It’s commonly observed that if you ask someone to name ten famous female artists, they struggle to do so. Lately, we have seen a significant rise in all-female art exhibitions. Still, there have seen far more all-male shows, but they were not presented as such. Do, however, shows made to support the sisterhood inadvertently risk ghettoizing female artists? Do they relegate women to the second-rate, not good enough to take part in mixed-gender exhibitions? Or are all-women shows are a necessary correction, after centuries of art exhibitions that featured only men? Women weren’t even allowed to make art for a very long time. The feminist art movement sought to change this and to promote women’s art in the 1960s and throughout the 1970s. And in the 8os the Guerrilla Girls tried to change the patriarchy in the art world.

Recently we have seen shows like the Nasty Women Art Show at the Knockdown Center, NSFW: Female Gaze at New York’s Museum of Sex, Champagne Life at the Saatchi gallery, GRAB BACK: PES Feminist Incubator Space at the Project for Empty Space and Feminine Product at THE VOID 3125c gallery Los Angeles.

There are also all-female art fairs like the Other art fair and Women in Art Fair. The EVERY WOMAN BIENNIAL or Whitney Houston Biennial is an all-woman and women-identified art biennial in NY and LA.

Shows like this bring awareness and celebration of women artists. Dr. Annemarie Murland, an Australian artist and academic, decided to curate an exhibition that highlights the lack of representation of women in the Arts. ‘Crack Open the Canon’ is being organized by Mel McMillan, Director of Newcastle ArtSpace, poet and academic, as well as University of Newcastle Associate Professor Trisha Pender and her colleague, Keri Glastonbury.

Annemarie-Murland
Annemarie Murland

There is more than one way to be a feminist, or as Caroline McHugh would say ‘a womanist’, in contemporary society. This analogy and a fierce belief in making ‘good art’ was the shared common thread that brought nineteen women artists together for the Reimagining the Canon exhibition. Shows like this are not devaluing or victimizing the artists but more embracing them. An exhibit of art made by women, rather than as a “female art exhibition.” It is about the work, and equal opportunities not about gender.

images
Helen Hopcroft

Dr. Murland says; “I wanted to create an exhibition that foregrounds the issue of gender inequality in visual art.” 51% of visual artists today are female, but only 5% of artwork in major museums is made by women. Just 25-35% of female artists are represented by a gallery. Men working in the arts earn on average $20,000 annually more than women.
“Why are women so often forgotten by art history?” Dr. Murland asks. “And what would the canon of art history look like if it was designed by female artists?”

Screenshot 2019-09-05 at 09.24.35.png
Lucy O’Donnell

Women deserve the same treatment as their male contemporaries. The work they make has no more to do with their gender than the work men make has to do theirs.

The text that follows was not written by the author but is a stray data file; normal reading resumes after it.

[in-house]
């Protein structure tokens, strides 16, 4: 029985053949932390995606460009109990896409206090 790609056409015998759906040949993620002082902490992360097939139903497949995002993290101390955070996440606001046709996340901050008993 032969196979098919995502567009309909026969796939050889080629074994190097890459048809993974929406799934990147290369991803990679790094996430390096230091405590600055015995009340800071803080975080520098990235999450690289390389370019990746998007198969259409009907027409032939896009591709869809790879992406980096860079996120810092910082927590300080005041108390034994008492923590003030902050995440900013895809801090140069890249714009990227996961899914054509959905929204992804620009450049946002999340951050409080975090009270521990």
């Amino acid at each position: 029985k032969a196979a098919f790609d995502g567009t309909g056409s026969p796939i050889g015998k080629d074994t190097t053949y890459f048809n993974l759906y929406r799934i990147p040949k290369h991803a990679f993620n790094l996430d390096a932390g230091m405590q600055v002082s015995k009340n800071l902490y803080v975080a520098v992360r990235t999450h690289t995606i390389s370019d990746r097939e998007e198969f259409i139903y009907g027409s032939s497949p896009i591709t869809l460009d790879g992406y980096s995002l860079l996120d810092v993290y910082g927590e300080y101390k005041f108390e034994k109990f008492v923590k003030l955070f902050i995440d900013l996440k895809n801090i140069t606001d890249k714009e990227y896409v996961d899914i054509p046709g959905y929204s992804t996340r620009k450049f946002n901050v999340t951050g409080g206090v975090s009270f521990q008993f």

All women’s collectives like; Girls Only NYC, World Wide Women, Cleopatra’s, Balti Gurls,  m-a-u-s-e-r, Boudry and Lorenz, SALOON, The Bunny Collective, The Coven, Go! Push Pops, Where We At, The Ardorous and Esbat were formed to support and encourage individual artists not to identify the members as a “woman artist.”

Thus we have to be careful that creating these spaces and opportunities for women resulting in exactly the opposite of its intention? Good art and how it is produced, perceived and received within the wider community and an individual approach to making, should provide the benchmark for partaking in an exhibition.

See also: Gender quotas at the Royal Academy

Reimagining the Canon October 23 – 17 November 2019, The University of Newcastle Art Gallery, University Drive, Callaghan NSW 2308 Official opening Saturday 26 October at 4 pm, opening address delivered by Virginia Cuppaidge

 

Art and Humor

Art is supposed to be serious. Right? Wrong, art has always contained fun and jokes. But what is the role of humor in the contemporary art world? The fact is that it pops up everywhere in art today. Humorous art became widespread with Dadaism and the appearance of ready-mades. Thereby irreversibly changing art forever.  These artists tried to disrupt the social conventions of the intellectual, literary and artistic movements during the first world war. Screenshot 2019-08-18 at 17.29.33.pngMarcel Duchamp’s fountain shocked the (art) world by presenting a urinal as a work of art and drawing a mustache and goatee on the Mona Lisa and writing a rude pun underneath it. The Surrealists also used humorous provocation to shake up the art world. Making work of bizarre associations and incongruous combinations of objects. Both Dadaism and Surrealism made use of fun and games in their work. Playful Childish humor as a reaction to the misery of war.

Screenshot 2019-08-18 at 17.48.27.pngMéret Oppenheim’s fur-covered teacup, saucer, and spoon (Object – Le Déjeuner en fourrure / Object – The Luncheon in Fur) challenged themes of femininity. The work made after Pablo Picasso flirted with the 23-year artist in a Paris café. Commenting on the fur bracelet she was wearing. Saying that there were many things he enjoyed that were enhanced when coated in fur.

9_Ai-WeiweiIn contemporary art, satire is used to protest social or political issues. When countries censor criticism, provocation can be a way to express disagreement. World-famous Chinese artist Ai Wei Wei and Yue Minjun have used irony as a device for political criticism. Ai Weiwei made a series of photographs giving the finger to famous (inter)national landmarks.